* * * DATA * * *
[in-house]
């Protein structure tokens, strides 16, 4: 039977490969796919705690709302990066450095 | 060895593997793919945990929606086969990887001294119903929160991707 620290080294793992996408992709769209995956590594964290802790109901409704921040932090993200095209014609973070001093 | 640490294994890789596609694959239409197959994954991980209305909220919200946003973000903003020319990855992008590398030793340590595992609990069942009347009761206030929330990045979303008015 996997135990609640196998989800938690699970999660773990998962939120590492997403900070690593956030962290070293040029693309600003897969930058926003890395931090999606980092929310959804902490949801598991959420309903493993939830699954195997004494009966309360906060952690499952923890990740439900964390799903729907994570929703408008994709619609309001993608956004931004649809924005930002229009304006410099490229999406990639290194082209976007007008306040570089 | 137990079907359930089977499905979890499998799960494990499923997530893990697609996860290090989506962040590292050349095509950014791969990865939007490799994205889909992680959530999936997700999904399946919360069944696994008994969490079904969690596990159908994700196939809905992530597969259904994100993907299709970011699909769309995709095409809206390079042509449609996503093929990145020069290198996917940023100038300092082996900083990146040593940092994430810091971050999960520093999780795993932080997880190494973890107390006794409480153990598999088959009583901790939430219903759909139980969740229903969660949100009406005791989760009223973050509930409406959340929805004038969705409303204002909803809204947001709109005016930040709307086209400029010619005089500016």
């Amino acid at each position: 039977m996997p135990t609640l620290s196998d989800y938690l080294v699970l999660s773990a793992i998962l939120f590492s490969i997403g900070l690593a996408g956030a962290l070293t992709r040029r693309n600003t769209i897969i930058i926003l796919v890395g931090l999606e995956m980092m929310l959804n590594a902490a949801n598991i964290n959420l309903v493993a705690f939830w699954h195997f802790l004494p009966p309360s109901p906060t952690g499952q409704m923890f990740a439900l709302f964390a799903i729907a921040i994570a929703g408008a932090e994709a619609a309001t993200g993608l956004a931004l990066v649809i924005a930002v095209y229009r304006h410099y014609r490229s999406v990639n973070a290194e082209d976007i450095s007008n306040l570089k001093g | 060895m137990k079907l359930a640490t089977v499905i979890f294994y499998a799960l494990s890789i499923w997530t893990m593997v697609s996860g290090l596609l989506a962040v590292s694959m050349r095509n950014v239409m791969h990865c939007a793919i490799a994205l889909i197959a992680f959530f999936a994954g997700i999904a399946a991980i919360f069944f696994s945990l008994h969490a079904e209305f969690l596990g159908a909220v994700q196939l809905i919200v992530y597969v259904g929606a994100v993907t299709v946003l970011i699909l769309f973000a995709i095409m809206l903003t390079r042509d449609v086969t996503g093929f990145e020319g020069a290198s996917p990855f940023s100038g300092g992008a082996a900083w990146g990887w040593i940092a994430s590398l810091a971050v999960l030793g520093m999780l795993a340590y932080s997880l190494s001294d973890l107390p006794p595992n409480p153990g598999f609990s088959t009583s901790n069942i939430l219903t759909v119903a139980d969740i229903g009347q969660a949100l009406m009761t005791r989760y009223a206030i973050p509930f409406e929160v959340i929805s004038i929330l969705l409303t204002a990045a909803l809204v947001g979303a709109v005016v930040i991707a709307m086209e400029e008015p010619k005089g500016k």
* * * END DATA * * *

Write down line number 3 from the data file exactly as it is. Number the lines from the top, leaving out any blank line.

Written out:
């Amino acid at each position: 039977m996997p135990t609640l620290s196998d989800y938690l080294v699970l999660s773990a793992i998962l939120f590492s490969i997403g900070l690593a996408g956030a962290l070293t992709r040029r693309n600003t769209i897969i930058i926003l796919v890395g931090l999606e995956m980092m929310l959804n590594a902490a949801n598991i964290n959420l309903v493993a705690f939830w699954h195997f802790l004494p009966p309360s109901p906060t952690g499952q409704m923890f990740a439900l709302f964390a799903i729907a921040i994570a929703g408008a932090e994709a619609a309001t993200g993608l956004a931004l990066v649809i924005a930002v095209y229009r304006h410099y014609r490229s999406v990639n973070a290194e082209d976007i450095s007008n306040l570089k001093g | 060895m137990k079907l359930a640490t089977v499905i979890f294994y499998a799960l494990s890789i499923w997530t893990m593997v697609s996860g290090l596609l989506a962040v590292s694959m050349r095509n950014v239409m791969h990865c939007a793919i490799a994205l889909i197959a992680f959530f999936a994954g997700i999904a399946a991980i919360f069944f696994s945990l008994h969490a079904e209305f969690l596990g159908a909220v994700q196939l809905i919200v992530y597969v259904g929606a994100v993907t299709v946003l970011i699909l769309f973000a995709i095409m809206l903003t390079r042509d449609v086969t996503g093929f990145e020319g020069a290198s996917p990855f940023s100038g300092g992008a082996a900083w990146g990887w040593i940092a994430s590398l810091a971050v999960l030793g520093m999780l795993a340590y932080s997880l190494s001294d973890l107390p006794p595992n409480p153990g598999f609990s088959t009583s901790n069942i939430l219903t759909v119903a139980d969740i229903g009347q969660a949100l009406m009761t005791r989760y009223a206030i973050p509930f409406e929160v959340i929805s004038i929330l969705l409303t204002a990045a909803l809204v947001g979303a709109v005016v930040i991707a709307m086209e400029e008015p010619k005089g500016k």